courtesy On Being
Pierre Teilhard de Chardin.
“We evolved from a lower species that first began its life in the ocean. We have a natural affinity for the ocean,” Father Christian Mondor said. It’s not always easy to tell from a radio story, but Father Mondor had a way of talking, where one thought would blend seamlessly into the next. I interviewed him for my "God is in the garden" series.
In this way he leaped into the connections between faith and science. “I think [Pierre] Teilhard de Chardin, the great French Jesuit theologian and paleontologist, saw in evolution a marvelous new way to understand the gospels: that we are indeed evolving, and it’s going on all the time,” Father Mondor told me. “We are evolving into the divine, without, amazingly, losing our humanity.”
“By means of all created things, without exception, the divine assails us, penetrates us, and molds us,” Teilhard wrote. “We imagined it as distant and inaccessible, when in fact we live steeped in its burning layers.” [The Divine Milieu]
The fact that he brought up Teilhard de Chardin told me that Father Mondor was, at least at one time, a gentle sort of rebel. Teilhard served as a stretcher bearer during World War I; he got a doctorate in geology at the Sorbonne afterward. But he spent most of his later life exiled in China; what’s arguably his most famous book, The Phenomenon of Man, didn’t gain approval from church leadership before he died.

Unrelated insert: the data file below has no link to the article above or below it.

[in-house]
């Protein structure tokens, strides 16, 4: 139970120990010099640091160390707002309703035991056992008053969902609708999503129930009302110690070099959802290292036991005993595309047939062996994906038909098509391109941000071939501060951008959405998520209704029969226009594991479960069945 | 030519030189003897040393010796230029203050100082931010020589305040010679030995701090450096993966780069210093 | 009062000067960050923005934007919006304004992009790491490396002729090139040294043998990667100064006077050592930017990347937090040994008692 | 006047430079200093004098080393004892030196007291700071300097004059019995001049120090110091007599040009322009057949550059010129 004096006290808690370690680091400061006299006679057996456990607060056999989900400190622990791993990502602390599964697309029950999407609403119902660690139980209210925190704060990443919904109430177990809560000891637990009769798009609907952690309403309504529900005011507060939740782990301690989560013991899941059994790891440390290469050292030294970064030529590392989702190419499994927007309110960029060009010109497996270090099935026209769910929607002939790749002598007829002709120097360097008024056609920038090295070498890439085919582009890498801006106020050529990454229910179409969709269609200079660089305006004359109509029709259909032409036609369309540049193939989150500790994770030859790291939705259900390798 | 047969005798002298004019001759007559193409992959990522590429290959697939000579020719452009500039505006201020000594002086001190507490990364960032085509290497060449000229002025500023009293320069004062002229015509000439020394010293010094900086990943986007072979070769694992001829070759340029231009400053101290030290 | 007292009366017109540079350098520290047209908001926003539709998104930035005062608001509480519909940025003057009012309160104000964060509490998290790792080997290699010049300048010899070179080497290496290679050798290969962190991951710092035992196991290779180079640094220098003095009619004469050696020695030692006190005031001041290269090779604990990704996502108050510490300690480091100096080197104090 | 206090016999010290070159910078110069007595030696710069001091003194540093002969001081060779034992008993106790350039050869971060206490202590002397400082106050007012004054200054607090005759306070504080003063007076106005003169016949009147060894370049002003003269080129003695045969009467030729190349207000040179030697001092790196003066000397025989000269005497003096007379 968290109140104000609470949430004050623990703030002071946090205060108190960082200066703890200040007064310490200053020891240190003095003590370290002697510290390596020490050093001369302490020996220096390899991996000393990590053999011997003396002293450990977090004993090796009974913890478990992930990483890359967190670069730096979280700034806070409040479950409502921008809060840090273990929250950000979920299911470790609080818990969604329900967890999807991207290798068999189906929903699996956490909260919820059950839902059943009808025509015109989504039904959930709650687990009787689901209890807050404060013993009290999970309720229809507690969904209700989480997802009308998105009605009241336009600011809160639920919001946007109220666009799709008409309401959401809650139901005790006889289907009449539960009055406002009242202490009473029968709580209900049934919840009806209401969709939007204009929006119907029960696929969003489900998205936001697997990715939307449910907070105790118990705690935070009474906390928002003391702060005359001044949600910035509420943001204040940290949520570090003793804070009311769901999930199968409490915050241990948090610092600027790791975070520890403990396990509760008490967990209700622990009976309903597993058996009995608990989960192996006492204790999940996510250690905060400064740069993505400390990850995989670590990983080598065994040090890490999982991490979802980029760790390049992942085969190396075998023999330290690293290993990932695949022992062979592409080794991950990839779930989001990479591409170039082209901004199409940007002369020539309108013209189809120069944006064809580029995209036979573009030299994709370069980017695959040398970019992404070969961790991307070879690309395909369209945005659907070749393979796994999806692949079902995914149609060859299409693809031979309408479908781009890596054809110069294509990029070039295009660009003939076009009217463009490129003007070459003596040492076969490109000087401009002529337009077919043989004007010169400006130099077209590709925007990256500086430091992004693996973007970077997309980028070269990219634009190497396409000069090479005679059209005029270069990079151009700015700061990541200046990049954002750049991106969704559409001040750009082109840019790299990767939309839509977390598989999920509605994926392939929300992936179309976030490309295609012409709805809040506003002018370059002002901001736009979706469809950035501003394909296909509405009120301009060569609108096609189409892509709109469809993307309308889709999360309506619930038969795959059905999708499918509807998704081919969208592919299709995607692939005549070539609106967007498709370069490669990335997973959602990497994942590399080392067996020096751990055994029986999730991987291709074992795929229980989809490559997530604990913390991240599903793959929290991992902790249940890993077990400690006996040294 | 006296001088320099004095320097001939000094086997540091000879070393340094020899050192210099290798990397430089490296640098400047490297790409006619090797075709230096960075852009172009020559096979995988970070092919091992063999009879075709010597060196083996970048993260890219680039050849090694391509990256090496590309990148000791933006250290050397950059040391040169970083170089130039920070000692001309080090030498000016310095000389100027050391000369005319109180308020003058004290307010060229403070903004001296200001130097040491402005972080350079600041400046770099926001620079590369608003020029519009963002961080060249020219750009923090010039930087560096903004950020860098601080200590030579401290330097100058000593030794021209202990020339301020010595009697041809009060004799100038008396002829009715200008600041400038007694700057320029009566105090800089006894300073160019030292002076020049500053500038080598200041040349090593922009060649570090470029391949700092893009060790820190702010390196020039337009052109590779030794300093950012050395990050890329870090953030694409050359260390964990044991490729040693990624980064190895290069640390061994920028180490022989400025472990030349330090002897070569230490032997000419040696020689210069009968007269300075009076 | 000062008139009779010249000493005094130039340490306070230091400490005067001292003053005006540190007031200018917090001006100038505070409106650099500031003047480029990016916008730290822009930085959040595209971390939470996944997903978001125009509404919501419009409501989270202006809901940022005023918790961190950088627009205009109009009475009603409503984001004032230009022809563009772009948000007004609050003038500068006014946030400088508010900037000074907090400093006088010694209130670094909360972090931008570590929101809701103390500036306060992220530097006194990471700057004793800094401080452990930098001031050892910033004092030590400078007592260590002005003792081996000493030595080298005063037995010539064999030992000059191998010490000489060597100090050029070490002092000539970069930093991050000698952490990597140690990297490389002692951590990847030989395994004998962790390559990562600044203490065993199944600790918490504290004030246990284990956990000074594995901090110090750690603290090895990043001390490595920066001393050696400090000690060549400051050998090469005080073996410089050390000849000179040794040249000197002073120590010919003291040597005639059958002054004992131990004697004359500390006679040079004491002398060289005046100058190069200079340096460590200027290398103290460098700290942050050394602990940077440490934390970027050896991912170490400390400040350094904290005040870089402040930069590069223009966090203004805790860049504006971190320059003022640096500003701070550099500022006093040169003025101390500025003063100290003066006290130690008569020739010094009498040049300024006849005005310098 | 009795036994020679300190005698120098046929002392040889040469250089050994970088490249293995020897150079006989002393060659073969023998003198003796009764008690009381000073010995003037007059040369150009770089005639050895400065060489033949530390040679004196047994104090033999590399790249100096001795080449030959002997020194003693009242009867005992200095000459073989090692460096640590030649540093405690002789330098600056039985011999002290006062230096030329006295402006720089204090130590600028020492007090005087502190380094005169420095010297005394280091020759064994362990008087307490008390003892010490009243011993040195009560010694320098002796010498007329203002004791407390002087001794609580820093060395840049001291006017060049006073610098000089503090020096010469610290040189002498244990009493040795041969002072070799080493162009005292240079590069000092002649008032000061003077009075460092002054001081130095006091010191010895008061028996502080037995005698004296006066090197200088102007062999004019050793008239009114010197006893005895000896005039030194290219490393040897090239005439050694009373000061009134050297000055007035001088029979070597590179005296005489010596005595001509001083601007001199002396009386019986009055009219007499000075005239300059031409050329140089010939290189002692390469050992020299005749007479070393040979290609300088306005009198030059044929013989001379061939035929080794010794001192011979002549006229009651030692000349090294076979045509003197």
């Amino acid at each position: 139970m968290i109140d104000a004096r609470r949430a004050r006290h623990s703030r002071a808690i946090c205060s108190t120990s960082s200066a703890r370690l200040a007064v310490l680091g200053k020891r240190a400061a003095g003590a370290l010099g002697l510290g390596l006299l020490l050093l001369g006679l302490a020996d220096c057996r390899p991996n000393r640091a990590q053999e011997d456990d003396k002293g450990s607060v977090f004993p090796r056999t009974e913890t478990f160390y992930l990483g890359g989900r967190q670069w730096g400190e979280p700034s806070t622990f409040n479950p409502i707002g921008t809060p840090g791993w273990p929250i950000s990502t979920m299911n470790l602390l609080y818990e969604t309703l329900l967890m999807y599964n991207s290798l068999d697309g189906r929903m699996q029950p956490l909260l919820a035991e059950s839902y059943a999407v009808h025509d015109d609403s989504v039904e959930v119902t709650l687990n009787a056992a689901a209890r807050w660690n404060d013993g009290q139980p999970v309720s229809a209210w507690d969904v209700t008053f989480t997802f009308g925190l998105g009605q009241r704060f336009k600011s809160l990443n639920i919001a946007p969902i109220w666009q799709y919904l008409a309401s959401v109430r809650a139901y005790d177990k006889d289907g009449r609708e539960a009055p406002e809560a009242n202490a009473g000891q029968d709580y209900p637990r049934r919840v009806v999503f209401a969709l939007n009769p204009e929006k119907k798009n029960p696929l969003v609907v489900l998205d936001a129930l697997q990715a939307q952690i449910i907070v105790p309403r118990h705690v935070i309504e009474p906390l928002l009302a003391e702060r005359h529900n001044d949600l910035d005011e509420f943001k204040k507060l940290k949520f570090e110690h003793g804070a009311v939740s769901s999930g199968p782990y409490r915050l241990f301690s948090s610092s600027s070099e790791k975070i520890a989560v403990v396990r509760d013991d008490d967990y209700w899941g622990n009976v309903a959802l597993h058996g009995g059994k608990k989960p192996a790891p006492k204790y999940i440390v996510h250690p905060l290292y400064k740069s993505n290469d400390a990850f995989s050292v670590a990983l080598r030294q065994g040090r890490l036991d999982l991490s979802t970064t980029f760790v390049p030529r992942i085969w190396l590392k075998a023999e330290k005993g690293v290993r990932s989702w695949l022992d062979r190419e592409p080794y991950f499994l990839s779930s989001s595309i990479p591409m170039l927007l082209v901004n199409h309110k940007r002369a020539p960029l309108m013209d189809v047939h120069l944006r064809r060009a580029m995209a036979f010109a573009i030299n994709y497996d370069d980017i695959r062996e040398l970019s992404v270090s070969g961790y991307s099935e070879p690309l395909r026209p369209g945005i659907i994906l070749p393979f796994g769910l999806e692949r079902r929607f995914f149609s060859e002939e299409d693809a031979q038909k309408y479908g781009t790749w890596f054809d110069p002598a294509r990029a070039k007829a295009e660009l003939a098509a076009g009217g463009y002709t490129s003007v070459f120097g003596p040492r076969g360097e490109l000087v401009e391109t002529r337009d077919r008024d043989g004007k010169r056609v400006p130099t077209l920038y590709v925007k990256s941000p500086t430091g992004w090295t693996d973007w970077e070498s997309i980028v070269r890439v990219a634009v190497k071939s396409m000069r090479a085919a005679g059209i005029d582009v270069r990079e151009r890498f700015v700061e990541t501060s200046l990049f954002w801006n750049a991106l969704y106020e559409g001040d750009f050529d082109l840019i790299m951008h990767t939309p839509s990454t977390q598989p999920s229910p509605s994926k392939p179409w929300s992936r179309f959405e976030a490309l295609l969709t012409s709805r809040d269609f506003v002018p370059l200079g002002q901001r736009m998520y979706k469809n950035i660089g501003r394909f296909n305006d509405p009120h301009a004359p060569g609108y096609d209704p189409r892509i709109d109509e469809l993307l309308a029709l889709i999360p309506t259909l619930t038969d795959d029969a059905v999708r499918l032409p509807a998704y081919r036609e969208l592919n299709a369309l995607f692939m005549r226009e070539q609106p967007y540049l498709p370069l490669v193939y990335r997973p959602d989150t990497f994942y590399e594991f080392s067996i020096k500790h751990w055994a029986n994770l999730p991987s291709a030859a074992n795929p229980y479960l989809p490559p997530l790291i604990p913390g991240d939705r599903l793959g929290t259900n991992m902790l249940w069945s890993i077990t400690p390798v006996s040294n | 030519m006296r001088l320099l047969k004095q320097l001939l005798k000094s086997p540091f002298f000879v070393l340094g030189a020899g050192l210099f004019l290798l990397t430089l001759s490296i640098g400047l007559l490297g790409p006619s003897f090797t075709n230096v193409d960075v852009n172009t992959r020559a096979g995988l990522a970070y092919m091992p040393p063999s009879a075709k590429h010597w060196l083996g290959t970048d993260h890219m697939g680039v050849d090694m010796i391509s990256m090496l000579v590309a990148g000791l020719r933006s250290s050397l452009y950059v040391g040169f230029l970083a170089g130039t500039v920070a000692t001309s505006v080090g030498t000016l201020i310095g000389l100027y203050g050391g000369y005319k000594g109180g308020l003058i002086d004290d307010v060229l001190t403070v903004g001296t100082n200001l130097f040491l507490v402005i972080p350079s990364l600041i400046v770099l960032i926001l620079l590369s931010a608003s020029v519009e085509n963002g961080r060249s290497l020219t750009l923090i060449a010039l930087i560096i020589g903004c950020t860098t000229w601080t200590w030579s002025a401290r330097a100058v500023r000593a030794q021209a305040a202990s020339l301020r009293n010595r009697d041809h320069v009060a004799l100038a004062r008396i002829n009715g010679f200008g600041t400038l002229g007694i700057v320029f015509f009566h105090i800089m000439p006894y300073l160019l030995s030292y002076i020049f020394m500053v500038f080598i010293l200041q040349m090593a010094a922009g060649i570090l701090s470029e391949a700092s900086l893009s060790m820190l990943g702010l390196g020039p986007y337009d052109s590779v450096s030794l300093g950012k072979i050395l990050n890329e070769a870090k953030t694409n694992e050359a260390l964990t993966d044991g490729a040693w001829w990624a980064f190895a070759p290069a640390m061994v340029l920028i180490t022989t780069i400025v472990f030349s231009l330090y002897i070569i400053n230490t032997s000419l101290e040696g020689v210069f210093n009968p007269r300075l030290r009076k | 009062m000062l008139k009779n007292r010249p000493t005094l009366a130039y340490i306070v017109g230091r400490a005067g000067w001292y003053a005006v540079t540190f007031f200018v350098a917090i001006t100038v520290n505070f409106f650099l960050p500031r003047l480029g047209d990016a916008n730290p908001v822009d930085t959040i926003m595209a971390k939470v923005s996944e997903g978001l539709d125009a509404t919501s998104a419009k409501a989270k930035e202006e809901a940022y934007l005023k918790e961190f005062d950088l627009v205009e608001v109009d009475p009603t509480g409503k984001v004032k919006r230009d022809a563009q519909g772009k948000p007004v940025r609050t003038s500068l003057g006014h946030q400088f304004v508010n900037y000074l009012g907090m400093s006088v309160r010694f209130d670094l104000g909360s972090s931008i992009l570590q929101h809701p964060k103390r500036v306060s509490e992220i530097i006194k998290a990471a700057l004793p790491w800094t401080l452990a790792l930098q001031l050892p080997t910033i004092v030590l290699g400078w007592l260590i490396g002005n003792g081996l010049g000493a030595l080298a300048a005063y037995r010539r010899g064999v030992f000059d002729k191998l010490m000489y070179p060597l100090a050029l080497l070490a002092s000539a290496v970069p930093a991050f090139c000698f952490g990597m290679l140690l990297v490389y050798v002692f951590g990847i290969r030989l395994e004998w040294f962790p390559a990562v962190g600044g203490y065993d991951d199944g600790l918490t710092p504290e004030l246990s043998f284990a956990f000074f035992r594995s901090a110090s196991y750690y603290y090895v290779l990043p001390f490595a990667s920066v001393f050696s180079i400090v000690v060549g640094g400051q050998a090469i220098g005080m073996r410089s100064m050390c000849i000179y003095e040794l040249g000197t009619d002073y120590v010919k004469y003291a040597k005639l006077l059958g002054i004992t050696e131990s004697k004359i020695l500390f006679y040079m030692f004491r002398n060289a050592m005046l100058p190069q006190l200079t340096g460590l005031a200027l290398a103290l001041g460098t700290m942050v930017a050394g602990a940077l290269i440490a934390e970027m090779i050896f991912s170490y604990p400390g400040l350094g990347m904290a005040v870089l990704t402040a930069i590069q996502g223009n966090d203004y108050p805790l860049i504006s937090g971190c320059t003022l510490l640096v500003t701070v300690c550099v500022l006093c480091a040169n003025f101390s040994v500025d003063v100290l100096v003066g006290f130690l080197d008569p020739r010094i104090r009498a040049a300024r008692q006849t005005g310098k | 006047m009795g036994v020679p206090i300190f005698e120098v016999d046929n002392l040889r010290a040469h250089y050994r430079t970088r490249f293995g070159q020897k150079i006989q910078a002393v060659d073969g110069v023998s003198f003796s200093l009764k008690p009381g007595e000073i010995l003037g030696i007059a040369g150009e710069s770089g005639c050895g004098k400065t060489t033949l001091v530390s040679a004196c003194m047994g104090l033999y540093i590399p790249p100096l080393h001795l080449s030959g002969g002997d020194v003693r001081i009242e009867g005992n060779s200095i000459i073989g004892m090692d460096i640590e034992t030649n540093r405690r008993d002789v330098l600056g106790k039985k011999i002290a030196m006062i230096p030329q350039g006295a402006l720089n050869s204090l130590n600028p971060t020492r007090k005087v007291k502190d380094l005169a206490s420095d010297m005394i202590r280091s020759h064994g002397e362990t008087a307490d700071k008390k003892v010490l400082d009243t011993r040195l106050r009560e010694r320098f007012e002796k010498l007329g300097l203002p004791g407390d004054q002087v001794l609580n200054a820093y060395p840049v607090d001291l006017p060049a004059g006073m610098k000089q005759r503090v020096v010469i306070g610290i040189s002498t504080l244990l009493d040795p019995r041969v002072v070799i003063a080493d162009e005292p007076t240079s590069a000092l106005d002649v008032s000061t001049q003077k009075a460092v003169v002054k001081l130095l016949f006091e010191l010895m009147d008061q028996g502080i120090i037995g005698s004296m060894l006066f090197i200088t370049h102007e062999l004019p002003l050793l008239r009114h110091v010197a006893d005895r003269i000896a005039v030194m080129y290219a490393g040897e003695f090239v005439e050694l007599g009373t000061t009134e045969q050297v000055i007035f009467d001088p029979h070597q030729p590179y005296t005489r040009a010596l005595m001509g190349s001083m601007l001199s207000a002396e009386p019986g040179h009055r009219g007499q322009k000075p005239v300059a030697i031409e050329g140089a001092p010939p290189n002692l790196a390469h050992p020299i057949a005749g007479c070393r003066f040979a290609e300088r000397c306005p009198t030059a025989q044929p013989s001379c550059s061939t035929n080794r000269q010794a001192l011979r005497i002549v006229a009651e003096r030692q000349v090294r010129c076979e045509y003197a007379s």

Sure, it’s not controversial now to say that evolution and faith can co-exist. But when Father Mondor was in seminary, Teilhard de Chardin's was on his way to being put on a list of authors who were not-quite-banned, for spending his scholarly life incorporating the two ideas.
The connections among the ways Teilhard de Chardin, Francis of Assisi, and Huntington Beach’s Christian Mondor think are strong. By emphasizing the value of plants and animals, creatures that aren’t people, they made their corners of Catholicism less humancentric. And all three men's thinking pointed to a communal destiny for all living things. Here’s Teilhard again:
The phrase 'Sense of the Earth' should be understood to mean the passionate concern for our common destiny which draws the thinking part of life ever further onward. The only truly natural and real human unity is the spirit of the Earth. . . .The sense of Earth is the irresistable pressure which will come at the right moment to unite them (humankind) in a common passion. [Building the Earth]
Father Mondor read me St. Francis’ Canticle of the Sun. Teilhard had his own kind of prayer that might be appropriate for environmentalists, albeit more modern:
Blessed be you, mighty matter, irresistible march of evolution, reality ever newborn; you who, by constantly shattering our mental categories, force us to go ever further and further in our pursuit of the truth. [Hymn of the Universe]
Father Mondor talked more about Teilhard de Chardin. You can listen at the left.